It is safe to say that certain steps need to be taken to prioritize the academic success of Black students in Los Angeles, especially when considering all that has happened during the pandemic and all that is currently being done to reopen schools.

“The eight hours in school are important but it’s the other 16 hours a day,” said LA Councilmember Marqueece Harris-Dawson (Eighth District).

“We all have a role to play… issues that may seem mundane (like zoning and funding), contribute to the overall quality of life.”

With education equity in mind, Councilmembers Mark Ridley-Thomas, Curren D. Price, Jr. and Marqueece Harris-Dawson invited the public to attend a recent Zoom briefing on the matter. The discussion centered on UCLA’s Center for the Transformation of Schools new report entitled, “Beyond the Schoolhouse: Digging Deeper | COVID-19 and Reopening Schools for Black Students in Los Angeles.”

“We’ve got to work to disrupt the narrative,” said Dr. Tyrone Howard, faculty director, UCLA Center for the Transformation of Schools.

Researchers said the new study builds upon previous 2019 analysis by considering the profound, and possibly lingering effect that COVID-19 will have on Black communities in Los Angeles County.

“Black students have experienced disproportionate hardships,” said Dr. Stanley Johnson, center project director.

“Black students are twice as likely to experience homelessness, compared to other groups,” added Ridley-Thomas (10th District). “A lot of my work is to push for a ‘Right to Housing’.”

The study examines education, health and neighborhood patterns across 14 districts in LA County that currently serve 800 or more Black students. For example, researchers said in 12 of the 14 focus districts, almost 50 percent of Black eighth- grade students are not meeting grade level standards in mathematics.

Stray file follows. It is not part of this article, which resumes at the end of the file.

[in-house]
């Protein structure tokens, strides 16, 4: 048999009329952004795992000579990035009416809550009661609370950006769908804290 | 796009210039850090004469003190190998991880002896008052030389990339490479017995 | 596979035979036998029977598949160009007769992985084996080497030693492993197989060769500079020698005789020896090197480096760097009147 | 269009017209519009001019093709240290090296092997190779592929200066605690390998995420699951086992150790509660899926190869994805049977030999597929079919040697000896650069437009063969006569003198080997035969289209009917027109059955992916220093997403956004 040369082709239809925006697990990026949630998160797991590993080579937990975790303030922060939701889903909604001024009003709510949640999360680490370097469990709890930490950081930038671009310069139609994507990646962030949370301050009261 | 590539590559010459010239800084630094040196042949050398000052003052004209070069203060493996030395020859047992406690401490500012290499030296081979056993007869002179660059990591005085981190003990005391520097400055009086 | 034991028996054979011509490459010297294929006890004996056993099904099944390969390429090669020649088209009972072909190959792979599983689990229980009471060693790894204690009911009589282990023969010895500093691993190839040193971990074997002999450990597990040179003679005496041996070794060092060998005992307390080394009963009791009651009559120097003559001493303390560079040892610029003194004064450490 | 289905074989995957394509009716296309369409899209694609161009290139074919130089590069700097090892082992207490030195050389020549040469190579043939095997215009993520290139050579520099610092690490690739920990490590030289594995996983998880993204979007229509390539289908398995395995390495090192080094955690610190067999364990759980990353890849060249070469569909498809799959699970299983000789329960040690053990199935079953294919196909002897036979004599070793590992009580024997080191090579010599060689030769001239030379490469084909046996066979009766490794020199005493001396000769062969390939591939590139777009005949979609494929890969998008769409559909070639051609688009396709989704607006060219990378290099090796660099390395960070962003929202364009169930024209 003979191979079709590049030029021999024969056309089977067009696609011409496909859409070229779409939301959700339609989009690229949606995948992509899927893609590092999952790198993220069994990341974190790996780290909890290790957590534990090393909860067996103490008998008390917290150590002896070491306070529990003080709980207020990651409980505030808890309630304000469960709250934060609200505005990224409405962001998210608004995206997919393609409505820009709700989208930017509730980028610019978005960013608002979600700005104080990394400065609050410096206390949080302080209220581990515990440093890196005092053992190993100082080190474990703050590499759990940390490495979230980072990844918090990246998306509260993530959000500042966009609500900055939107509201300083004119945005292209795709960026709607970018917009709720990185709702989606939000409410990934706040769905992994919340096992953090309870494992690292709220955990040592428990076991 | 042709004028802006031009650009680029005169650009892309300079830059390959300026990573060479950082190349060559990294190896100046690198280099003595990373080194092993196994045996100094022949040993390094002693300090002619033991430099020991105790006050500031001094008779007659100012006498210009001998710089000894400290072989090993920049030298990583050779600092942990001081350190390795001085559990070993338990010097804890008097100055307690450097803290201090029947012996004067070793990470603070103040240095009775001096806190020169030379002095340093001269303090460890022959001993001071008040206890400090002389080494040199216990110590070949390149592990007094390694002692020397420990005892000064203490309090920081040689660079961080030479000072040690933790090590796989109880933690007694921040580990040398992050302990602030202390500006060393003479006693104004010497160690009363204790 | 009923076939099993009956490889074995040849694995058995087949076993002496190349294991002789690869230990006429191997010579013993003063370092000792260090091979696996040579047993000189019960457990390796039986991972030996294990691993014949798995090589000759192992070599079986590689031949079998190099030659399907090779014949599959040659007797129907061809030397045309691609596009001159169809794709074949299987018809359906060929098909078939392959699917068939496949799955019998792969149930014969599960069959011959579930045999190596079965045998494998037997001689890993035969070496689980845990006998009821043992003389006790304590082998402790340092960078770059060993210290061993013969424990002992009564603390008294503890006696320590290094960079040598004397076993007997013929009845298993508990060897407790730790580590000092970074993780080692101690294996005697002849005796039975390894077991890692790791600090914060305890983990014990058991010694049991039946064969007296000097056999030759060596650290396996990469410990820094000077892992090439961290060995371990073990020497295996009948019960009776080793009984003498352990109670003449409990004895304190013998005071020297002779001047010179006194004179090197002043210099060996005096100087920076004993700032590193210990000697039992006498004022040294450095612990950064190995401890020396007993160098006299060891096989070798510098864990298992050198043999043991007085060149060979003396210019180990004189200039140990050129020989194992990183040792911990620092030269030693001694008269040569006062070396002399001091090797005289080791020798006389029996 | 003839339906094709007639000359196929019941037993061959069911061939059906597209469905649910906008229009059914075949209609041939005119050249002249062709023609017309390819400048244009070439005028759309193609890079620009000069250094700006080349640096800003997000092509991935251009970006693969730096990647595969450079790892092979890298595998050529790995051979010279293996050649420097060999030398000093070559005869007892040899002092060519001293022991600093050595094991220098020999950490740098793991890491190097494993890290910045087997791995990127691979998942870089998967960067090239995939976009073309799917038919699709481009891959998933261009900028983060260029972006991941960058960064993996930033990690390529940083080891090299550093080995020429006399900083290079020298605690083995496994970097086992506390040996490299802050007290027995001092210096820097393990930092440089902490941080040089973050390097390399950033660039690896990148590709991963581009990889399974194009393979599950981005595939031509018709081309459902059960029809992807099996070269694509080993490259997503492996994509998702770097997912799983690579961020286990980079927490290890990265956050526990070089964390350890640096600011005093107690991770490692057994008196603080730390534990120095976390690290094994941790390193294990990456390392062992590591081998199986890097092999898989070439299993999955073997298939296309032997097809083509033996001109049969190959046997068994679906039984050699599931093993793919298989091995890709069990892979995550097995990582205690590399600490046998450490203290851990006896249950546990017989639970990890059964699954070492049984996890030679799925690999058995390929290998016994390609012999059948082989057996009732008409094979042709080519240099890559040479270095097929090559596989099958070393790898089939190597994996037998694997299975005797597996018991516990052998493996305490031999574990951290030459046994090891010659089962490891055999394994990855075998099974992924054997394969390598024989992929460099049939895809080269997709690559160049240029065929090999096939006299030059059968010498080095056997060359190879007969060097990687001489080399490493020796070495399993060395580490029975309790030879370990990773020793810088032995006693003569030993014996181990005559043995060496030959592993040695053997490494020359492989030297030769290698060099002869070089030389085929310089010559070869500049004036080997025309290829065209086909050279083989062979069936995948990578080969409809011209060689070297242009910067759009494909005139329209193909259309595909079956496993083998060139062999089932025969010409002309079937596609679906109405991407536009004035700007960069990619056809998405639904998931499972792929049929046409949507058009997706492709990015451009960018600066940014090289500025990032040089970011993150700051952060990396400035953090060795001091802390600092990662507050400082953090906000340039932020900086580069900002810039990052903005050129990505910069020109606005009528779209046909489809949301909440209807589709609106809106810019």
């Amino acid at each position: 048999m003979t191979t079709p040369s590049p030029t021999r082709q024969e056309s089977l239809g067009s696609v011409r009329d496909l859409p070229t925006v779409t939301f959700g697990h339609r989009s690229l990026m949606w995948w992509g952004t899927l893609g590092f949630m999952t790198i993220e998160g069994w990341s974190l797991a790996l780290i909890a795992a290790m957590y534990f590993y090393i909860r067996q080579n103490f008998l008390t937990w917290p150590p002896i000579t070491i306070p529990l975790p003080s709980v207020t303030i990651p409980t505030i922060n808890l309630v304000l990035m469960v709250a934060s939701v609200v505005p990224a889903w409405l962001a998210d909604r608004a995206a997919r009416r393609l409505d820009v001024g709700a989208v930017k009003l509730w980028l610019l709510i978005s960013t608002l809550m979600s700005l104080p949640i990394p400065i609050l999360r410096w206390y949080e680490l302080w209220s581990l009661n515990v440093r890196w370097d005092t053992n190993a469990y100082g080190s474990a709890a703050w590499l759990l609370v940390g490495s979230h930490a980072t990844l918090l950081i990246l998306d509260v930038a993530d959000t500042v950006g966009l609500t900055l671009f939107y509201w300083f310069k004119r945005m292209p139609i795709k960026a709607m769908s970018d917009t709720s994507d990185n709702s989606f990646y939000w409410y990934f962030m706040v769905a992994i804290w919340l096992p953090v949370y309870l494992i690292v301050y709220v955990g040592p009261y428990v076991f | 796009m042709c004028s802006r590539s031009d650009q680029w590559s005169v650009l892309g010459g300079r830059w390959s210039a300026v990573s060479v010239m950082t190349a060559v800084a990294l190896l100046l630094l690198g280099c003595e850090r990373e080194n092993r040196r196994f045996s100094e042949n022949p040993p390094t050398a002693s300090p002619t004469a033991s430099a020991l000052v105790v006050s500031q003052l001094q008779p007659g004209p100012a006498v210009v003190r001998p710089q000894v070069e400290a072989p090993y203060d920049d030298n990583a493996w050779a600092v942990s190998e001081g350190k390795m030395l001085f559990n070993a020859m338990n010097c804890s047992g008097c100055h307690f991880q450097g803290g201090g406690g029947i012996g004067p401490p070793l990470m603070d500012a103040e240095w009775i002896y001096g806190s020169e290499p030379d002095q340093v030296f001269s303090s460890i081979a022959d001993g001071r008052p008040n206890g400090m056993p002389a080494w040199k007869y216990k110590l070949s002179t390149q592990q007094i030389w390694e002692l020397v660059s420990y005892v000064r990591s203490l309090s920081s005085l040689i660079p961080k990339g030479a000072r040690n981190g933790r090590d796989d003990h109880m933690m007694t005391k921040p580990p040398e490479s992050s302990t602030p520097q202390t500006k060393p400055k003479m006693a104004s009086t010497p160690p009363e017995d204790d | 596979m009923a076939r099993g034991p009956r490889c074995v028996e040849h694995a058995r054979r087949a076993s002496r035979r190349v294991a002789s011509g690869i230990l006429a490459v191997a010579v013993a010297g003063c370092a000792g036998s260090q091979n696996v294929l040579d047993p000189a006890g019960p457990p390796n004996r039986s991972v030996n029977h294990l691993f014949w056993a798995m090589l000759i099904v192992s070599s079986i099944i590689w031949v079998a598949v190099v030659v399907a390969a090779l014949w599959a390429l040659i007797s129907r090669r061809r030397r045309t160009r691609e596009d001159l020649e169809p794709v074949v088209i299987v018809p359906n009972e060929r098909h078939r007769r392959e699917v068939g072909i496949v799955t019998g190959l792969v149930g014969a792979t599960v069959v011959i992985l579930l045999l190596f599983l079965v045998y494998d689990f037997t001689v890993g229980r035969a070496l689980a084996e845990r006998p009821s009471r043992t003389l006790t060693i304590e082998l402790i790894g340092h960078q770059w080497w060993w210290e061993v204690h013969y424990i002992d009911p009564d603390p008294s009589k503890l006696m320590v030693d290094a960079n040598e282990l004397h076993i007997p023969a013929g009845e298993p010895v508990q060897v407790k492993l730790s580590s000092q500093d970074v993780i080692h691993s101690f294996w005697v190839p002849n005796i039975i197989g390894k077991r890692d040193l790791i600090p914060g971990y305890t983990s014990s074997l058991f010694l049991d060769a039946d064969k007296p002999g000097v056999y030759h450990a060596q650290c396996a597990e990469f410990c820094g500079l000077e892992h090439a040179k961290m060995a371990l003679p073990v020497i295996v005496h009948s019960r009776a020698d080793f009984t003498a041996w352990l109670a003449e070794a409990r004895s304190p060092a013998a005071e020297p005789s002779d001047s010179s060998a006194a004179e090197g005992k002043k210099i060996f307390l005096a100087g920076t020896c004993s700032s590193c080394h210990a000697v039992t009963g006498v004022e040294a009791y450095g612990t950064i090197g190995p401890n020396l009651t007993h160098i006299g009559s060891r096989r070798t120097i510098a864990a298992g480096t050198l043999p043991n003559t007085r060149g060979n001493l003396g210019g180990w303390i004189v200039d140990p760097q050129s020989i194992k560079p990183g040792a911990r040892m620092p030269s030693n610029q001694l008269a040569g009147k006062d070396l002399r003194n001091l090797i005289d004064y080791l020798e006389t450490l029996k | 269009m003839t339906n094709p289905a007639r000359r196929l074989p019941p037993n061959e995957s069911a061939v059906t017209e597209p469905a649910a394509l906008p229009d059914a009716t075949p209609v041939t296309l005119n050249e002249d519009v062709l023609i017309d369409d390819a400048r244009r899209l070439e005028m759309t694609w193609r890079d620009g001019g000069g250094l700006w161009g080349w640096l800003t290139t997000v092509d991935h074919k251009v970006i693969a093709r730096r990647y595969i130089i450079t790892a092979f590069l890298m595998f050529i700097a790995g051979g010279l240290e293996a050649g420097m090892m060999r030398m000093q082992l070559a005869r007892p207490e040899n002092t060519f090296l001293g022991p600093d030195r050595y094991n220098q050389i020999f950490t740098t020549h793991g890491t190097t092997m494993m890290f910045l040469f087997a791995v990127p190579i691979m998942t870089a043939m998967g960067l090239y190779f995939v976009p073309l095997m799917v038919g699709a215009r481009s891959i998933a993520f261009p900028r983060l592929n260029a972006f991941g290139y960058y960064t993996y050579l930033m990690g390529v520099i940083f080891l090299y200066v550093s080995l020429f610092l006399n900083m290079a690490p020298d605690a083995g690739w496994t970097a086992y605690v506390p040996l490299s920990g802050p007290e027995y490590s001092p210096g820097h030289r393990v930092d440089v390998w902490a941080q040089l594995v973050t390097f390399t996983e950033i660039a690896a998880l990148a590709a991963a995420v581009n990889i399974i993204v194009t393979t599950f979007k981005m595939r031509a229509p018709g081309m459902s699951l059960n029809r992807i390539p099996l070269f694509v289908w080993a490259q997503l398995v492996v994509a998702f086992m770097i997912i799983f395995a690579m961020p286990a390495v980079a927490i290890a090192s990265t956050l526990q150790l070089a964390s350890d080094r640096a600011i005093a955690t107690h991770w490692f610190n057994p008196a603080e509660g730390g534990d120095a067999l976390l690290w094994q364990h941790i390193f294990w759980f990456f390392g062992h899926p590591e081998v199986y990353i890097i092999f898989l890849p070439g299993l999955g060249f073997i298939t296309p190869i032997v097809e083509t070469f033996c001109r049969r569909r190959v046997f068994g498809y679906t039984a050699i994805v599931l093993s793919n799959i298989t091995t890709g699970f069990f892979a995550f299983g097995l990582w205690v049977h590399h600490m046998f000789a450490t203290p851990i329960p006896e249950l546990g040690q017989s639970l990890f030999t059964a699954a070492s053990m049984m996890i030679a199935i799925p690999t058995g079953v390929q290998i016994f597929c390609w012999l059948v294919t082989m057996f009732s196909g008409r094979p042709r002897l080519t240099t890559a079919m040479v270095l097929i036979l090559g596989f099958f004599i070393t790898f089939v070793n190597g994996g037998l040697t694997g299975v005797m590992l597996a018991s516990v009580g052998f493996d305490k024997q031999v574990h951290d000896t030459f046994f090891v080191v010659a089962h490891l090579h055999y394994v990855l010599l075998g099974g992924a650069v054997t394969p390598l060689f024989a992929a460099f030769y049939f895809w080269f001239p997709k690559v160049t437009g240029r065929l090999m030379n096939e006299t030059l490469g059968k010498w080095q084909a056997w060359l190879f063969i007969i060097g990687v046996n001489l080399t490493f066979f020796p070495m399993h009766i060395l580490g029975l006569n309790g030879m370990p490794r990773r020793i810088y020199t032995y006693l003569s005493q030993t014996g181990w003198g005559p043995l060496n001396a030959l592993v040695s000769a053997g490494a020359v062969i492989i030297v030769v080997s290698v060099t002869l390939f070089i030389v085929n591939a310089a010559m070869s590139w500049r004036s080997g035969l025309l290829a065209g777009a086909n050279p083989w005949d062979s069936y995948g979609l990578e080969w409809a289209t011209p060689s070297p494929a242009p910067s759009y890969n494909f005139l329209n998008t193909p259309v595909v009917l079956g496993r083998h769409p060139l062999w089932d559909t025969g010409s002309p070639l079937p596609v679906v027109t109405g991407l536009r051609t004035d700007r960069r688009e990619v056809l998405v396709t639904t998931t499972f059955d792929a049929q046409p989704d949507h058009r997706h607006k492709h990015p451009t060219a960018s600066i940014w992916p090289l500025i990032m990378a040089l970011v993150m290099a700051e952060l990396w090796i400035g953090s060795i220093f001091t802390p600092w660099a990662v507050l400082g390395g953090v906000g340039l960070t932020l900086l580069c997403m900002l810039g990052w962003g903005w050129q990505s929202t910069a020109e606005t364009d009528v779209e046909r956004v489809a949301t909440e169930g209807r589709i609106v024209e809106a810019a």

“We cannot expect schools to do this alone,” Howard said.

UCLA researchers presented key findings and recommendations aimed at informing policies and practices to ultimately address the patterns that are currently hindering the academic success of Black students in LA County.

When it comes to beyond the schoolhouse issues in LA Unified, Long Beach Unified and Antelope Valley Unified, health and neighborhood conditions are striking. Key findings concluded that groundwater pollution, air pollution, respiratory illnesses and low birth weights are disproportionately affecting Black students in certain zip codes.

Dr. Angela James, senior researcher at the UCLA center said the report also suggests that further research and discussion is needed around the fact that LAUSD has one of the largest on-campus police forces in the nation. Researchers said for many Black students, having police on school grounds does not make them feel safer.

“If anyone understands the importance of this report, it’s the people of South LA,” said Price, who represents the city’s Ninth District. “In my district, one in three people are under the age of 18.”

Researchers believe targeted resources like virtual support, mental health/well-being, social and emotional services for Black students are a necessity, if districts are going to provide true educational equity for Black students. Other ideas include community-based internships and work-based learning opportunities to put Black students on the path to success.

“We have to strengthen the pipeline for Black teachers,” Howard added before explaining how just one year’s instruction from a Black teacher can have a lifelong impact on Black students.

Harris-Dawson said he would like to keep the alternative learning centers that were created during the COVID pandemic open for at least a year to continue providing support to Black students and their families.

“This requires all hands on deck… everyday people who are playing an active role to make this a reality,” Howard concluded.

The full report can be seen at transformschools.ucla.edu.